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Old 12-06-2006, 07:15 AM   #23
Not like them!
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I'd like to see as many adventures as possible which attempt to deal with serious issues, not because I think they'd be thought-provoking but because it would be tremendous for the adventure game's image.

Imagine we've got a whole bunch of adventure games with serious subject matter. They wouldn't really be successful at dealing with that material (and I'll explain why in a moment), but they would get lots of press from journalists surprised to find "meaningful" videogames. The game's writers would get interviewed over and over about how they wanted to deal with this or that issue and about their feelings on society and indignation over the perception of videogames ("Games don't have to be just mindless entertainment! I make art!") etc. etc. Then, whenever an argument gets started about how videogames have just been publicly called a lesser form of entertainment/kiddie stuff/escapist fantasy/substitute for masturbation, someone will pipe up, "But hey! There are adventure games which are serious!". Whether or not they actually are serious is almost beside the point in this context- The point is, adventure games could start to be seen as the "respectable" branch of videogames. And I certainly can't see any harm coming from that.

But let's back up a little bit. What makes me think that this scenario is at all likely? Well, the adventure game market isn't getting any bigger, and yet there are still a bunch of developers who love the medium and want to continue to write for it. Sooner or later, one of those developers is going to realize he doesn't want to be selling to a tiny niche and he's going to look for an easy opportunity to get attention (and sales) from the mainstream. Maybe not -maybe they're all so risk-averse that the thought won't even occur to any of them- but this is my hope, and I think it's a reasonable one. I expect that it's more likely to happen with adventures than with other better-selling types of games because they've already got the sales by just sticking to formula. They don't want to muck around when their huge profits are on the line.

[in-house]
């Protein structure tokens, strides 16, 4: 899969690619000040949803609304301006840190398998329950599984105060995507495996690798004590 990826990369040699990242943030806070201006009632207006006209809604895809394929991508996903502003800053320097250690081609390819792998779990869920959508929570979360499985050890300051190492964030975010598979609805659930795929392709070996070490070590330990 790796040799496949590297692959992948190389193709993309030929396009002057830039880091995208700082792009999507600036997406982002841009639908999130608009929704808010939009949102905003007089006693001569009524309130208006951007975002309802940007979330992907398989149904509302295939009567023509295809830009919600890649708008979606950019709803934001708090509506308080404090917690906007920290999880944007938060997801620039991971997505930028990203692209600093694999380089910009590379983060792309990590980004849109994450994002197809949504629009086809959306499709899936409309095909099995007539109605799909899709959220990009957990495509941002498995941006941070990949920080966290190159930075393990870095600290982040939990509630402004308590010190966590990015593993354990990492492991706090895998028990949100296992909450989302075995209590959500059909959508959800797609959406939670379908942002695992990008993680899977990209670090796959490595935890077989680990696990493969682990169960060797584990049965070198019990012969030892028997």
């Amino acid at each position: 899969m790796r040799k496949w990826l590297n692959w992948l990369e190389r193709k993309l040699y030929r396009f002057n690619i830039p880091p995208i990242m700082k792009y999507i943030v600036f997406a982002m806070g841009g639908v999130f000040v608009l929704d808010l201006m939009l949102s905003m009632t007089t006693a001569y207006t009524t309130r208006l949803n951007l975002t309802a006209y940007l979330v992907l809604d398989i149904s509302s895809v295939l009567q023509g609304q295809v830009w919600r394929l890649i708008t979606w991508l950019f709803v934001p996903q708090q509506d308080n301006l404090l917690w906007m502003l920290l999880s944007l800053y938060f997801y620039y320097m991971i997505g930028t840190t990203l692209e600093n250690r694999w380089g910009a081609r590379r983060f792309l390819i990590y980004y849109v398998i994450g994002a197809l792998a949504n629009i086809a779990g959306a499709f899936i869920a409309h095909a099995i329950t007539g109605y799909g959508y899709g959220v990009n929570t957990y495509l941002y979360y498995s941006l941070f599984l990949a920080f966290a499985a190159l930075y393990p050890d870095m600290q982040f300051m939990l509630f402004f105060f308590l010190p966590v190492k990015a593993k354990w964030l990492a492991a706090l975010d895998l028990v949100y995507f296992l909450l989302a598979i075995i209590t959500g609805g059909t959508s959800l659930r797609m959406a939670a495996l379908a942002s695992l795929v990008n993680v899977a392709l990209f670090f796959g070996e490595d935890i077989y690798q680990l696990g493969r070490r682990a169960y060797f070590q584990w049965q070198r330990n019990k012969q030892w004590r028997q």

Now here's why it won't work. The concept that everything should serve the telling of the story is still not understood. Even adventure designers whose sole intent is to tell a good story hold on to the old formulas even when they interfere with their ability to tell that story. When making their "serious" games, they'd surely continue to do as they always have, throwing in puzzles and exploration which don't specifically service the story. If the puzzles made the player make ethical choices, that would obviously be great, but who here believes that such puzzles would outnumber the generic inventory puzzles? Having people around with valuable insight on the issue would of course be great, but who here believes such people wouldn't be outnumbered by the number of people just thrown in to make the game world seem more lively and real, without anything meaningful to contribute? They'd still be designed as adventure games first and topical storytelling second -a distant second. In the bottom line, these games would be at best only half-way dealing with these serious subjects, and at worst only superficially. And when that's the case, an adventure game can't possibly be expected to be as meaningful a way of dealing with an issue as other mediums.

So we're left with only the image enhancement, which I think is a good first step. Once adventure games are already seen as dealing with this stuff, it'll be easier to get a game approved which really is.
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